Many companies are investing in Vietnam to access the country’s young, talented and affordable local workforce. However, payroll in Vietnam is relatively complex for foreign entrepreneurs and companies, particularly when compared to locations like Hong Kong. Failure to comply with the rules is a headache to resolve and does carry penalties.
Foreign business owners and managers in Vietnam need to be aware of several key payroll considerations for their local staff; this include the types of taxes and social security that are payable, and the related rates, thresholds and deductions. Read on for our simple guide.
Payroll in Vietnam – Wages and Bonuses
In Vietnam, local staff, traditionally, receive their wages on a monthly basis in Vietnamese Dong (VND). Foreign companies need to be aware of conditions for minimum wages and overtime:
- The Vietnamese Government has set a minimum wage, ranging from $130 USD to $175 USD depending on the region that the company is based. However, the minimum wage is rarely a consideration for white collar professions as salaries are higher than this.
- The company can pay overtime for hours worked above Overtime is pathe agreed contracted amount. Overtime rates vary depending on the situation, ranging from 150% in common situations to 300% for hours worked on a public holiday.
Bonuses are traditionally paid annually (such as a Lunar New Year bonus). Payment of a Lunar New Year bonus is almost universal in the IT sector. There may also be performance bonuses or smaller bonuses (such as special occasions) paid throughout the year.
Payroll in Vietnam – Taxation and Other Costs
In addition to wages and bonuses, you will need to consider, as well, personal income tax, social security and trade union fees.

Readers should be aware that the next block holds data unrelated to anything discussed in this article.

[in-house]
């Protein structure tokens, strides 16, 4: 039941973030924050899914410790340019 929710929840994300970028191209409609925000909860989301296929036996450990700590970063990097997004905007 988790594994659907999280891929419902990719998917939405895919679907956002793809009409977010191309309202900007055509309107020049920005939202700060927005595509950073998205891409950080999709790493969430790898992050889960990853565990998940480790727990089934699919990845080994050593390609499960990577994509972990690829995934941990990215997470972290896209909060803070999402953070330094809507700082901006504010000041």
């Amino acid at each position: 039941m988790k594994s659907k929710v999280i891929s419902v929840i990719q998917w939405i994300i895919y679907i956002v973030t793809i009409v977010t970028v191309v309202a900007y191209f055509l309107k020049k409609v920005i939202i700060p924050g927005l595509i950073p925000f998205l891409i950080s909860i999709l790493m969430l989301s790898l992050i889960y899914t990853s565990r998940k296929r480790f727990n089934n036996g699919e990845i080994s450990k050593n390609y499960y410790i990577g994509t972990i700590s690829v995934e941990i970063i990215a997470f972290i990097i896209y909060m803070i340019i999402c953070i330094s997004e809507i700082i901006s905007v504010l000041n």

This is really where the complexity begins. Both the employer and the employee are required to contribute at varying levels for different items; we’ve summarized the latest values in the table below. Further detailed notes are provided.
Personal Income Tax
Personal income tax is payable on salary, bonuses and some allowances / fringe benefits. An employee’s personal income tax obligations are calculated using an incremental system with 7 tiers, ranging from 5% to 35%. Personal income tax is deducted from an employee’s gross monthly salary. While personal income tax is deducted from the employee’s salary, it is paid by the employer on behalf of the employee. Also, note that if employees have other sources of income, they are required to submit a finalization for their personal income tax at the end of the year.
Deductions to Personal Income Tax
There has been significant change recently to the permitted deductions from personal income tax. Allowances for meals, petrol, phone and childcare are still permitted; on the other hand housing, utilities, healthcare, entertainment and life insurance are all taxable. Deductions can also be made for any relevant dependents who have been registered.
Social security in Vietnam ensures employees have basic access to financial coverage for sickness and maternity leave, workplace accidents, retirement and death. In relation to social security contributions, there are caps that are very important. Caps (used to determine maximum contributions) have risen slightly in 2019. Any salary/bonus above 79,600,000 VND do not require unemployment insurance contributions; from July 2018, any salary/bonus above 27,800,000 VND do not require health and social insurance contributions.
This is a slight increase from the previous cap.
Employees are also entitled to a minimum of 12 days of paid leave and a minimum of 10 public holidays during the year. Social security also ensures that employees have access to paid maternity and paternity leave, in addition to 30 days of sick leave.
Many foreigners choose to use a payroll provider for their company; this allows them to focus on their core business rather than administration.
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